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Professor Gooch to explore the rhythm of retirement

Posted by Judy Korn on Wednesday, Apr. 28, 2010

Rhythms illustrate the career of Van Gooch, professor of biology, a Horace T. Morse-University of Minnesota Alumni Association Award for Outstanding Contributions to Undergraduate Education recipient. The tempo of the academic year cycles new students into his classroom and allows new teaching methods and ideas to be incorporated into coursework. Research on circadian rhythms, the internal clock of living things, provides challenge and discovery. With retirement this spring, daily patterns will change and new regularities will emerge, but a love for learning and a fascination with life will remain constant.

As a child, Gooch grew up in California, in Bay Area suburbs, collecting “critters.” It was no surprise that he majored in biology at California State University East Bay. There, he remembers, the cadence of crickets at his favorite lunch site inspiring his career-long research on biological timing mechanisms.

Arriving in Morris: 1976
Gooch completed a doctorate in biophysics at the University of California, Berkeley and a postdoctoral fellowship at Harvard University. With city life closing in and a desire to teach, Gooch applied for a temporary position at Morris in 1976. Robbie Abbott, now professor emeritus of biology, hired him—in the Philadelphia airport. Gooch and wife Sue packed a U-haul with belongings, including a snake, and drove to a rural town and state where they had never been before.

The Apple IIe computer was introduced just as Gooch started his academic career. Gooch saw the many values of a personal computer and was the first on campus to create exams with a computer. Lacking research space, he “commandeered a custodial closet” and he and Pete Falkum ’80 ran wires at midnight from the closet to his Apple IIe in his office.

In 1978, Gooch taught one year in the hills of Ohio at Hiram College, but he returned to Morris when hired for a tenured position. He came back for the prairie, for excellent staff like Audrey Ross and the late Lois Hogander, for teaching mentors like Tom Straw, former professor of biology, and especially for the students.

“I’ve spent time at Harvard, Berkeley, and Dartmouth, and I would put my Morris students up against those students anytime,” reflects Gooch. “I’ve always had good students, very enthusiastic.”

Nearly every biology major, pre-med, and pre-health student at Morris learned cellular basics from Gooch, the primary instructor for the foundational Cell Biology course for the last 34 years.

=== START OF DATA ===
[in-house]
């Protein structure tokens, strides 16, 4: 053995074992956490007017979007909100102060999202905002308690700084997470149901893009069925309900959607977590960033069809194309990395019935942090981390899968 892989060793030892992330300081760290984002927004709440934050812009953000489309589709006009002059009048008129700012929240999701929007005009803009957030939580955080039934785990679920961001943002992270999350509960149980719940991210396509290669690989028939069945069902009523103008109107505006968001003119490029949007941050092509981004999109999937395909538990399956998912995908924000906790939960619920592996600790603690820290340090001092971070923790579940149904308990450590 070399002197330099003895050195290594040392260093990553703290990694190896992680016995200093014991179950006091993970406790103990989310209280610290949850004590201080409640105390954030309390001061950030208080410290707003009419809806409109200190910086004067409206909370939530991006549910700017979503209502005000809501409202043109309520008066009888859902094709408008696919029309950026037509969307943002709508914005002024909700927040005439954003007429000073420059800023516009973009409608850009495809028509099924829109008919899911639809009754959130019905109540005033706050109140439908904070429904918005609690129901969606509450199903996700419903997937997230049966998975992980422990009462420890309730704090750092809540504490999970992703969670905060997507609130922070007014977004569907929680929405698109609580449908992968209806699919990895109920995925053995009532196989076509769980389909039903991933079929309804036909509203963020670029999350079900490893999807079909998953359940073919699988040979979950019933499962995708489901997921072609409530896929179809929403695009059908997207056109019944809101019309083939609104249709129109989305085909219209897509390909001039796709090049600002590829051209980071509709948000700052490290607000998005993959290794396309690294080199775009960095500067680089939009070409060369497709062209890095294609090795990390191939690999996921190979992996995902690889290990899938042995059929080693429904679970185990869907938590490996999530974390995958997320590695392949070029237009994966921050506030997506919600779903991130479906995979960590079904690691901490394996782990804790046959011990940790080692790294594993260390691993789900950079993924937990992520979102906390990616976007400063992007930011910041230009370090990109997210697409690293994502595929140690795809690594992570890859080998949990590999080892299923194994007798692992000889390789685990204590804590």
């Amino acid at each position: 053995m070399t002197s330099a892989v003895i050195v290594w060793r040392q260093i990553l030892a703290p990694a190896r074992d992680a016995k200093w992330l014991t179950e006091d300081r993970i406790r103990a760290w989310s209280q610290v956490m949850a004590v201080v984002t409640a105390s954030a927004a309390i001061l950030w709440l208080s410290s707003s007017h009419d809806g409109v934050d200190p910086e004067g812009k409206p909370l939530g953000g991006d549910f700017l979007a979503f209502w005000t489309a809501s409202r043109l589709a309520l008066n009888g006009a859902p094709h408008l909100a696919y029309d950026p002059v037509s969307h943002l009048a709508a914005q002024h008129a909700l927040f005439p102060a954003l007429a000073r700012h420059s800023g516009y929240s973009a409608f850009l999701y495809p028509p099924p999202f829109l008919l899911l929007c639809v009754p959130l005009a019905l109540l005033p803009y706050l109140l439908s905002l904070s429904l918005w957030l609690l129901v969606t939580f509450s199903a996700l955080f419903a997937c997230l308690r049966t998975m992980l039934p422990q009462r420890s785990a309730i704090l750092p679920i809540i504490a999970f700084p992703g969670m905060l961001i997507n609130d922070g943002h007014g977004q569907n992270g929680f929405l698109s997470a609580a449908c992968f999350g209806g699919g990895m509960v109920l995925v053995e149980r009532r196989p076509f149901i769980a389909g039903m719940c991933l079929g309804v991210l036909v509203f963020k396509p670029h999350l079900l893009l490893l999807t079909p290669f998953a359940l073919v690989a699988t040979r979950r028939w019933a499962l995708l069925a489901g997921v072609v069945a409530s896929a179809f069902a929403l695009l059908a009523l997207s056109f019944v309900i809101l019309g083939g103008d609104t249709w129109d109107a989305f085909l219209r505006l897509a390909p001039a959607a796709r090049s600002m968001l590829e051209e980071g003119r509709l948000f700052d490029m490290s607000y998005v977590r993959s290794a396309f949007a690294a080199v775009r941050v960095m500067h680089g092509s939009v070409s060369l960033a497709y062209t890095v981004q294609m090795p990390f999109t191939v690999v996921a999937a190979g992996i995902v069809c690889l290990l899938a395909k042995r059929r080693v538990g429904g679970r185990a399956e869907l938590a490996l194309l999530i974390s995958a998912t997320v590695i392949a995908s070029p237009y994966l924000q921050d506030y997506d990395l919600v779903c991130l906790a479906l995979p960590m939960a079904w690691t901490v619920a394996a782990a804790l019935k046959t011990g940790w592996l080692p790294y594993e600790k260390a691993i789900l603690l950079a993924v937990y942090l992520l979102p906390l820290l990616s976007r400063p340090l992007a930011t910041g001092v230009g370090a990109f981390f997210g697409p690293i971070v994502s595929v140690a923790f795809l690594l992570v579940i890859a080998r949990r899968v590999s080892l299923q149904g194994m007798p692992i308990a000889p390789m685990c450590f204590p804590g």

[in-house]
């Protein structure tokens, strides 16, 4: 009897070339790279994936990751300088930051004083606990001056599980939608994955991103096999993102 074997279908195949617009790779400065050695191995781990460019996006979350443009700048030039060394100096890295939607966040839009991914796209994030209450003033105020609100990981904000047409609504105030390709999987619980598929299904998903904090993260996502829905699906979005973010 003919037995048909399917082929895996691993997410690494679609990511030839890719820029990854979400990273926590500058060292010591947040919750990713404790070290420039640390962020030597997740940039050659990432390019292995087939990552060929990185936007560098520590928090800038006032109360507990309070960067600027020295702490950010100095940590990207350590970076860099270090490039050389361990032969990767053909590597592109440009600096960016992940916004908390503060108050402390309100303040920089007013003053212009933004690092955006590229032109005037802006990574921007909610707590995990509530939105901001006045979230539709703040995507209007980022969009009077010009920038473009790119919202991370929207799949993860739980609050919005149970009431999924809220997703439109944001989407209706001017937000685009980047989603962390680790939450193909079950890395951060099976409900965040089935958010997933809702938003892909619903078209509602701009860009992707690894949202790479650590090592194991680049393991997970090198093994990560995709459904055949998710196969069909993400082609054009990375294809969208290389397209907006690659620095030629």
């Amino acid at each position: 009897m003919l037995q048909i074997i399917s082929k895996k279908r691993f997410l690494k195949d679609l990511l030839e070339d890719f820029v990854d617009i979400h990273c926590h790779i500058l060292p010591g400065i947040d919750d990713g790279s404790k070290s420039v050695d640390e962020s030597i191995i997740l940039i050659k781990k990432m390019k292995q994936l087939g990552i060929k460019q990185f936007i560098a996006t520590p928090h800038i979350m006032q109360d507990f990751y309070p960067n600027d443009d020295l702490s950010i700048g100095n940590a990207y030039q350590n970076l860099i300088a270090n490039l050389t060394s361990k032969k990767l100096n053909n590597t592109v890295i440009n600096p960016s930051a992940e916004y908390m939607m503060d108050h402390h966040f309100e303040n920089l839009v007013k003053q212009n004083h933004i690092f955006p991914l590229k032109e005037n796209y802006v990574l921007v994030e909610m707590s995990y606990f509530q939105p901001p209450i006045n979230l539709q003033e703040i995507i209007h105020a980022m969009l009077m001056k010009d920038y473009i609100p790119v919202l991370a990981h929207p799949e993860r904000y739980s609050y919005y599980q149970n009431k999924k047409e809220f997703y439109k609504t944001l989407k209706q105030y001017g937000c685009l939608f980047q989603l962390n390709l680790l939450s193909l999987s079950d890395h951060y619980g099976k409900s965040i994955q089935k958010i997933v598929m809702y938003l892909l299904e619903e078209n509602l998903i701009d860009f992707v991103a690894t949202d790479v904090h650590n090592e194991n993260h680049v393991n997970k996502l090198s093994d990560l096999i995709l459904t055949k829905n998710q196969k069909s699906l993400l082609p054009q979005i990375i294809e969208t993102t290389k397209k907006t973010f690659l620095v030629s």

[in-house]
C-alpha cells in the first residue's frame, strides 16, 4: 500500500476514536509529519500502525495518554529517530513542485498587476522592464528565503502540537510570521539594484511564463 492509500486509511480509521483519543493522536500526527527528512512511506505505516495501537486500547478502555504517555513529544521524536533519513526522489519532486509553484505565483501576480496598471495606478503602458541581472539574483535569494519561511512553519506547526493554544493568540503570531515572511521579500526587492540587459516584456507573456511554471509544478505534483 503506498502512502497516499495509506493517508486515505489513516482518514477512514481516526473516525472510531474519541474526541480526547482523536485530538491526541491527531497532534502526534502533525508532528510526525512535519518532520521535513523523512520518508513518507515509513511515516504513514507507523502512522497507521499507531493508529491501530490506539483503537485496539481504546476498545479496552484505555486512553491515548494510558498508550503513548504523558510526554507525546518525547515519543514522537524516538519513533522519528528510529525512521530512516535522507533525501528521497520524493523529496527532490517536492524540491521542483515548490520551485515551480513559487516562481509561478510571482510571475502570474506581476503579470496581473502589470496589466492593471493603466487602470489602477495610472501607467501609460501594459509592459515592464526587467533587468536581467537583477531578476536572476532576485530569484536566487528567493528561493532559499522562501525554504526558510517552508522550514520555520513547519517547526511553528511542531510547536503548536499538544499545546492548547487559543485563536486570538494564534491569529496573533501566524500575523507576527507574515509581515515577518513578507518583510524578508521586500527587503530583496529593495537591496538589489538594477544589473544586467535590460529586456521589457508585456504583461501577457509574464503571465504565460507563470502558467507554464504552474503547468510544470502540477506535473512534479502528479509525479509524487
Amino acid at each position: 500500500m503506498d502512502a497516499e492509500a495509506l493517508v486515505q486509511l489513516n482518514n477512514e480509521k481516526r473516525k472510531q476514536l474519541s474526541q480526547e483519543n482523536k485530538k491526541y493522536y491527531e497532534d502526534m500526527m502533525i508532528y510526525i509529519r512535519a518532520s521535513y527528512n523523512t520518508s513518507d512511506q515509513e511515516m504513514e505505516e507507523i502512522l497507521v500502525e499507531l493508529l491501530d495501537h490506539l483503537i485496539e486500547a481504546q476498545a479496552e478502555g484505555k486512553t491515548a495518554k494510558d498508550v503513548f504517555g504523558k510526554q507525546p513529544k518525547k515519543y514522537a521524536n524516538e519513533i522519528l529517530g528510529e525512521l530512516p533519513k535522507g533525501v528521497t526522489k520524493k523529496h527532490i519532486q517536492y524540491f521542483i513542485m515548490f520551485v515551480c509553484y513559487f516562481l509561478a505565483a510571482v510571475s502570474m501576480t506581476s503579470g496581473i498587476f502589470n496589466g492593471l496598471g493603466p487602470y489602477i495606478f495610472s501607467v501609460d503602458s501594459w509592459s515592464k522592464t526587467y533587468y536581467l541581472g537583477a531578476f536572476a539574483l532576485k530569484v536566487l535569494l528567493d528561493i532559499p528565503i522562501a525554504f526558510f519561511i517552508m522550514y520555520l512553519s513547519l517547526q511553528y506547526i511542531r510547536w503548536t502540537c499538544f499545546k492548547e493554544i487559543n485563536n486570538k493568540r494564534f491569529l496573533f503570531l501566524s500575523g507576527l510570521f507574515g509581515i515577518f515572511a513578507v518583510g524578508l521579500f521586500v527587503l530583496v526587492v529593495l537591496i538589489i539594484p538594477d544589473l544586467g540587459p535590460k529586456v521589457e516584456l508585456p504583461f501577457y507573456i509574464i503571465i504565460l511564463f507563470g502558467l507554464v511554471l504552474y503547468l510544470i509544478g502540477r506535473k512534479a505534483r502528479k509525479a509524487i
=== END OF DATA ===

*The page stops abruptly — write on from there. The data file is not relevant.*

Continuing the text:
Research: Circadian rhythms
And over the years, more than 100 students conducted research with Gooch. They studied the daily cycles of organisms, known as circadian rhythms, primarily using a mold called Neurospora. Recently, a collaboration with colleagues at Dartmouth resulted in a new procedure—inserting into Neurospora an “optimized” firefly luciferase gene, “built from scratch.” The artificial luciferase gene allows Gooch and his students to directly “see” the kinetics of different circadian genes. The procedure has been patented by the University of Minnesota and Dartmouth College.

Teaching with faculty across the campus
In addition to teaching great college students, Gooch also fondly remembers 19 years of teaching Human Reproduction and Biotechnology in the Summer Scholars program with Tom Turner, associate professor of Spanish, and Bill Campbell, director of grants development. “It was energizing to work with talented high school students tackling real life problems, to not be confined to one discipline, and to experiment with a variety of teaching styles,” says Gooch. UMM was one of the first campuses to have a freshman critical thinking common course, Inquiry. “The close interaction with incoming first year UMM students in the Inquiry course was amazing,” shares Gooch, “as well as the interaction with faculty across the campus. I learned many different teaching styles and techniques.”

Gooch was pleased to serve on the pre-med committee and as Biology Club and Tri Beta Honor Society adviser, and to as the “snake man” when countless elementary children had their first chance to touch and hold a snake.

“Becoming a professor was ideal for me,” reflects Gooch, “because I could continue the learning process. Teaching is a great way to learn. Life continues to fascinate me. I am in awe of the diversity of life, from the organisms existing in the rocks of Antarctica to the ornate birds of the tropics. I am also continually amazed by the unity of life. The weirdest organism is still going to have DNA with the same code as me, and it will still be run by ATP.”

The pulse of the prairie has “gotten in my blood,” says Gooch. So, he and Sue will retire nearby in an eco-house now under construction, the first of its kind in west central Minnesota.

Celebration planned for May 22
A celebration for Gooch will be held at Pomme de Terre Park in Morris on Saturday, May 22, 2010, from 3 p.m. until dark. While not necessary, you may wish to add your name to the online attendees list.

Send memories and photos of Gooch via the online form, to, or to Alumni Relations and Annual Giving, Welcome Center, 600 East Fourth Street, Morris, Minnesota, 56267.

If you'd like to make a gift to the Van and Susan Gooch Biology Undergraduate Research Fund on the occasion of his retirement, make a gift online or contact the Office of Alumni Relations and Annual Giving at 320-589-6066.